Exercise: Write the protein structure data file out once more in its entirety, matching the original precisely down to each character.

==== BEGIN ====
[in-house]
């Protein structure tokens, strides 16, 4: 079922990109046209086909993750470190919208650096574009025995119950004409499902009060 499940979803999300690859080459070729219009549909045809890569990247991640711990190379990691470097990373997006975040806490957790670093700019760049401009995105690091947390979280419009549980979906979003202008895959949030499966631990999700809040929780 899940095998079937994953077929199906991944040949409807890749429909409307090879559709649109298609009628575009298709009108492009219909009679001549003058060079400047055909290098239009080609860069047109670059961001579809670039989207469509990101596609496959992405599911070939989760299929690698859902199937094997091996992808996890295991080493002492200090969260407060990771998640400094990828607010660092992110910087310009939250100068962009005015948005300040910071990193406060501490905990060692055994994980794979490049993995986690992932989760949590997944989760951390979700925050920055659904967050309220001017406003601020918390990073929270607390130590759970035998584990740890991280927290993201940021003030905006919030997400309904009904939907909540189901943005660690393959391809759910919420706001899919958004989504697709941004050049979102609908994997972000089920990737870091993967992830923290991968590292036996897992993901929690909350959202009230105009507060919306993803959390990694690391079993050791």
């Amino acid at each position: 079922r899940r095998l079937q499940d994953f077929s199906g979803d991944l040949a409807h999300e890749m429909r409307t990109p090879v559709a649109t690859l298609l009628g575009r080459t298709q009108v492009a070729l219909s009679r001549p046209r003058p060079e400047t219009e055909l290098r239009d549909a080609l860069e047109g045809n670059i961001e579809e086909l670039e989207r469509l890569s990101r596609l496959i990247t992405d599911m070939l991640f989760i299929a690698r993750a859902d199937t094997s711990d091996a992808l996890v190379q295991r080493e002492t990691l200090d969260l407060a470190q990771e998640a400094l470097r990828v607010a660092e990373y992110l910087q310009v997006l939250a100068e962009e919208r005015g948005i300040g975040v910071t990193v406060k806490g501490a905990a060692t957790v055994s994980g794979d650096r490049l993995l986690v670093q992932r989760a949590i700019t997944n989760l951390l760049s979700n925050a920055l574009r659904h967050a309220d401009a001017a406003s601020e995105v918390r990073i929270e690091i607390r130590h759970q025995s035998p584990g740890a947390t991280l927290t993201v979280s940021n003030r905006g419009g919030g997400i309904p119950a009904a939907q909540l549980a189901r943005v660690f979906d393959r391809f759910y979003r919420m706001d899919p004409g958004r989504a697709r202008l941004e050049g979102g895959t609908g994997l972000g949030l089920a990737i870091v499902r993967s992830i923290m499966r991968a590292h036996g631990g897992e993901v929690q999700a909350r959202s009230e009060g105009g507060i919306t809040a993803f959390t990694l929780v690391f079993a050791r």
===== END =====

[in-house]
């Protein structure tokens, strides 16, 4: 079922990109046209086909993750470190919208650096574009025995119950004409499902009060 499940979803999300690859080459070729219009549909045809890569990247991640711990190379990691470097990373997006975040806490957790670093700019760049401009995105690091947390979280419009549980979906979003202008895959949030499966631990999700809040929780 899940095998079937994953077929199906991944040949409807890749429909409307090879559709649109298609009628575009298709009108492009219909009679001549003058060079400047055909290098239009080609860069047109670059961001579809670039989207469509990101596609496959992405599911070939989760299929690698859902199937094997091996992808996890295991080493002492200090969260407060990771998640400094990828607010660092992110910087310009939250100068962009005015948005300040910071990193406060501490905990060692055994994980794979490049993995986690992932989760949590997944989760951390979700925050920055659904967050309220001017406003601020918390990073929270607390130590759970035998584990740890991280927290993201940021003030905006919030997400309904009904939907909540189901943005660690393959391809759910919420706001899919958004989504697709941004050049979102609908994997972000089920990737870091993967992830923290991968590292036996897992993901929690909350959202009230105009507060919306993803959390990694690391079993050791």
């Amino acid at each position: 079922r899940r095998l079937q499940d994953f077929s199906g979803d991944l040949a409807h999300e890749m429909r409307t990109p090879v559709a649109t690859l298609l009628g575009r080459t298709q009108v492009a070729l219909s009679r001549p046209r003058p060079e400047t219009e055909l290098r239009d549909a080609l860069e047109g045809n670059i961001e579809e086909l670039e989207r469509l890569s990101r596609l496959i990247t992405d599911m070939l991640f989760i299929a690698r993750a859902d199937t094997s711990d091996a992808l996890v190379q295991r080493e002492t990691l200090d969260l407060a470190q990771e998640a400094l470097r990828v607010a660092e990373y992110l910087q310009v997006l939250a100068e962009e919208r005015g948005i300040g975040v910071t990193v406060k806490g501490a905990a060692t957790v055994s994980g794979d650096r490049l993995l986690v670093q992932r989760a949590i700019t997944n989760l951390l760049s979700n925050a920055l574009r659904h967050a309220d401009a001017a406003s601020e995105v918390r990073i929270e690091i607390r130590h759970q025995s035998p584990g740890a947390t991280l927290t993201v979280s940021n003030r905006g419009g919030g997400i309904p119950a009904a939907q909540l549980a189901r943005v660690f979906d393959r391809f759910y979003r919420m706001d899919p004409g958004r989504a697709r202008l941004e050049g979102g895959t609908g994997l972000g949030l089920a990737i870091v499902r993967s992830i923290m499966r991968a590292h036996g631990g897992e993901v929690q999700a909350r959202s009230e009060g105009g507060i919306t809040a993803f959390t990694l929780v690391f079993a050791r």